Asia has come of age and is set to witness the next wave of growth. It has six of the 10 most populous countries in the world, with China and India boasting of the highest GDP growth in the decade.
Asia’s needs are just beginning to grow and multi-national companies are starting to understand it could mean big business. Committed players are favoured.
“There is no other way out for the food giants,” says Rajesh Srivastava Regional Head, Asia Food and Agribusiness Rabobank International .
“The home base is either stagnating or diminishing for the European companies. For the American companies, it is the case of cost-competitiveness and the market-size which is compelling them to enter Asia.
“The production base and the sourcing (raw materials, pricing, labor) are cheaper. That’s why it makes all the sense to be in Asia. It is an ever-expanding market!”
With a two and a half billion people in China and India having an impressive population growth, Srivastava says, the target is just right for big food companies.
He believes that the company will continue to do well through a combination of consolidation and local operational experience.
Not ruling out inorganic growth, he says, “I think there will be much Mergers & Acquisitions (M&A) activity in the F&B space in Asia than we have seen ever before and that for good reasons!”
Nestlé talks to FOOD
“Asia is the top priority for Nestlé ,” François-Xavier Perroud, Nestlé’s corporate spokesman based at the company’s Vevey, Switzerland headquarters, told FOOD.
Since its inception in 1867, until present, Nestlé has expanded with 500 factories across 83 countries.
The world’s biggest food and beverage company is the undisputed leader in the F&B sector and boasts of sales of CHF 43.47 bn (US$ 33.83 bn) with a net profit of CHF 3.68 bn (US$ 2.86 bn) for the first half of 2005.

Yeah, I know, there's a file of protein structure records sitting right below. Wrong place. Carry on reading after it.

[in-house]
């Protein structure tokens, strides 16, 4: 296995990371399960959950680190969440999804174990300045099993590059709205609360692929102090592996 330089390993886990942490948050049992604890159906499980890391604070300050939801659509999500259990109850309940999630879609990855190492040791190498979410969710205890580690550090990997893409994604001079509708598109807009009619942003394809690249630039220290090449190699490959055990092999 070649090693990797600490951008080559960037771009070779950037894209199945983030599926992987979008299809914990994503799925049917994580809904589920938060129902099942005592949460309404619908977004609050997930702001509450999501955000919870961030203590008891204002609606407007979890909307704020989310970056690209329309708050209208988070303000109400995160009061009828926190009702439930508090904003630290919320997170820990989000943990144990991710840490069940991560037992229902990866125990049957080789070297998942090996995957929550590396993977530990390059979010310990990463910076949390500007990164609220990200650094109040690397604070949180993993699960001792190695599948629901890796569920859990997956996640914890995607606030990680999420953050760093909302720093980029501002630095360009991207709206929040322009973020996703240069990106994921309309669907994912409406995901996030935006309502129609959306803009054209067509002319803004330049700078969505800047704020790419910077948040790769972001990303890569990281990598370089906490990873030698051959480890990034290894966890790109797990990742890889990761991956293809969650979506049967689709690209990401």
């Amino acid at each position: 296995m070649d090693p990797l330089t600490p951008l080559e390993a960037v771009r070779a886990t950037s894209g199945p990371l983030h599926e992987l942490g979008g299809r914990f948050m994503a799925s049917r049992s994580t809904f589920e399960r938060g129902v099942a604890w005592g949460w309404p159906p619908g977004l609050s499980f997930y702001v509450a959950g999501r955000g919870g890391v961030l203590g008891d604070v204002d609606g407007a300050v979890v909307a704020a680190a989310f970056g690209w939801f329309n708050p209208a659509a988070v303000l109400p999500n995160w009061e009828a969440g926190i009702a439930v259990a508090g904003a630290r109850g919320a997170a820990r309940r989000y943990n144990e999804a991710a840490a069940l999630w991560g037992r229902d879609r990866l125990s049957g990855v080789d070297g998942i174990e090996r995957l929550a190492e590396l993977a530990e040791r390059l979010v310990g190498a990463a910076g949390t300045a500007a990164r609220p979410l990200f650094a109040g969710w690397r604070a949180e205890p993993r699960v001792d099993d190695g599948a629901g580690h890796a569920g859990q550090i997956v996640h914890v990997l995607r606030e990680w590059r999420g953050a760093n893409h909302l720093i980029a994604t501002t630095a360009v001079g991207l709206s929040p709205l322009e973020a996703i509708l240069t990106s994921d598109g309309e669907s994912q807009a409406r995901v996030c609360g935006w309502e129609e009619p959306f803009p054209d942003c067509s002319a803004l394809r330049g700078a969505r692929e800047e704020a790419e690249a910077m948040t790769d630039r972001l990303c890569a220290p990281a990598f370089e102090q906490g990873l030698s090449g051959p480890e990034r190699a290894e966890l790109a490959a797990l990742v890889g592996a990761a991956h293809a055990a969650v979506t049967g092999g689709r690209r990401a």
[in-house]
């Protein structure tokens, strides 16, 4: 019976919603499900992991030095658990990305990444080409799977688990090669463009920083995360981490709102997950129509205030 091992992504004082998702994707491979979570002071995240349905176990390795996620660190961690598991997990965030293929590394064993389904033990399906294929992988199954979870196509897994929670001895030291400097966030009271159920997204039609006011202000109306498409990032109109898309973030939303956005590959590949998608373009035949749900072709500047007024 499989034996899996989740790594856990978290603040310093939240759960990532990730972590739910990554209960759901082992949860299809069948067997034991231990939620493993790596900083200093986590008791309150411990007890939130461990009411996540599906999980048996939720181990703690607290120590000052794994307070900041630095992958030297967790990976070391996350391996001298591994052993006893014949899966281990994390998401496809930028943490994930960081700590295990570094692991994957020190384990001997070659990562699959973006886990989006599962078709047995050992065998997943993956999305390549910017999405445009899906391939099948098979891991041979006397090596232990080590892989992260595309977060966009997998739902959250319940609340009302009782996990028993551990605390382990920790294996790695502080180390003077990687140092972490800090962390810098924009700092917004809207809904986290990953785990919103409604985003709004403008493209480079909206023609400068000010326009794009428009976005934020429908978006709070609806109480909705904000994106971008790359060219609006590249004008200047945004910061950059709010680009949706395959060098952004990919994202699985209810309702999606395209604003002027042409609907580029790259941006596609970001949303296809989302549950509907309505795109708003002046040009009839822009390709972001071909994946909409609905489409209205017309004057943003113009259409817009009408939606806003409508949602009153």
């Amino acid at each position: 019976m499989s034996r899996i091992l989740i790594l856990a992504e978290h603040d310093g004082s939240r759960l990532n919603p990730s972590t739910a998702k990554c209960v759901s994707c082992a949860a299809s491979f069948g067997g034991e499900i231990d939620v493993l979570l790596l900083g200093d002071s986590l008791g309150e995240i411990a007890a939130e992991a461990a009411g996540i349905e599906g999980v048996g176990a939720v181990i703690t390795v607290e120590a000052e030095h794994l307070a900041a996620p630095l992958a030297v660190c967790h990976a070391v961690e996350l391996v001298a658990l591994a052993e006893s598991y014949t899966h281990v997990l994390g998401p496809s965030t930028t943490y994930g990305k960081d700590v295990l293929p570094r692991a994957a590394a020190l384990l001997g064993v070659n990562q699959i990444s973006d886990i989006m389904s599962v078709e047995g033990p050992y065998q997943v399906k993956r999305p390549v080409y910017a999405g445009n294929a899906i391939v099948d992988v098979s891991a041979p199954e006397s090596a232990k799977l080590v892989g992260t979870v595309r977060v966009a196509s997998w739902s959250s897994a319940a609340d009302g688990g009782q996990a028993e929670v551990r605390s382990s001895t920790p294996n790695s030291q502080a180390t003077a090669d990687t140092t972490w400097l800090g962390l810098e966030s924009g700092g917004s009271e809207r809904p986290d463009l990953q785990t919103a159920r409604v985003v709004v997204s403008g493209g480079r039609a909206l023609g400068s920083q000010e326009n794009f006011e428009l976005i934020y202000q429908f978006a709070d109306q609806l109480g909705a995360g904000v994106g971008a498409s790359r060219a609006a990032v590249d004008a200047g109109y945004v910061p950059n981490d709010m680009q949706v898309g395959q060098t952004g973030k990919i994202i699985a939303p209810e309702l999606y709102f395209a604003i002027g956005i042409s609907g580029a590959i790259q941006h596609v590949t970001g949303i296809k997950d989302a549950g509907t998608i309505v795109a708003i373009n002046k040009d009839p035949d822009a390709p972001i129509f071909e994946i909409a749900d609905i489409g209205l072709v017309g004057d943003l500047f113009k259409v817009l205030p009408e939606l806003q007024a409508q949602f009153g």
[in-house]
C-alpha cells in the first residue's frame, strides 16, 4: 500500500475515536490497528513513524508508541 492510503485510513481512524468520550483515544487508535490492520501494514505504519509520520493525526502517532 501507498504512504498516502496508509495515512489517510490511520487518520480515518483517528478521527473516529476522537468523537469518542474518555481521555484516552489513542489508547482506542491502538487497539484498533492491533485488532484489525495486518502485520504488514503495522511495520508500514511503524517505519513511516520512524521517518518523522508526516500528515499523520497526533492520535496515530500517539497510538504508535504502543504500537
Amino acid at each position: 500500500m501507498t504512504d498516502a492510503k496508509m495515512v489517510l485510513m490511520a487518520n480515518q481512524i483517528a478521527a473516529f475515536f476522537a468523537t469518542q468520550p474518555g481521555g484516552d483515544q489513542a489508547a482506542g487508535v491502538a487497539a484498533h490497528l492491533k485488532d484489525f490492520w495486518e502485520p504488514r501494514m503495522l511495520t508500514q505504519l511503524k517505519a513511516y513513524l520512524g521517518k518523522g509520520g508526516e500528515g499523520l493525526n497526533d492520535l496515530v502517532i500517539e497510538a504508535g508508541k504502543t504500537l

It is not easy being at the top, that too for nearly a century.
From a humble beginning making baby milk products, the Nestlé empire today covers different product segments - baby foods, breakfast cereals, chocolate and confectionery, beverages, prepared foods, bottled water, dairy products, ice cream, etc.
FOOD: When did Nestlé enter Asia?
Nestlé (Perroud): Nestlé has been in Asia for a very long time. We have found advertisements referring to Bear Brand a Nestlé dairy brand in Thailand as early as 1890, in what then used to be Siam newspapers. We opened our first export sales office in Shanghai in 1904. The first legal trademark to be registered in Asia was the Nestlé trademark.
FOOD: Describe the opportunities / challenges the company faces in Asia?
Nestlé: The opportunities in Asia are quite clear and obvious.
Asia is that part of the world which is witnessing the most rapid economic growth in history.
There is no other country in the world which has grown as much as China has in the past few years.
For us, this is an extremely saleable and positive situation. And it explains that our decision to start actively investing in Asia in the early 60s has paid off. We made a bet on the continent, and the bet has proved very rewarding.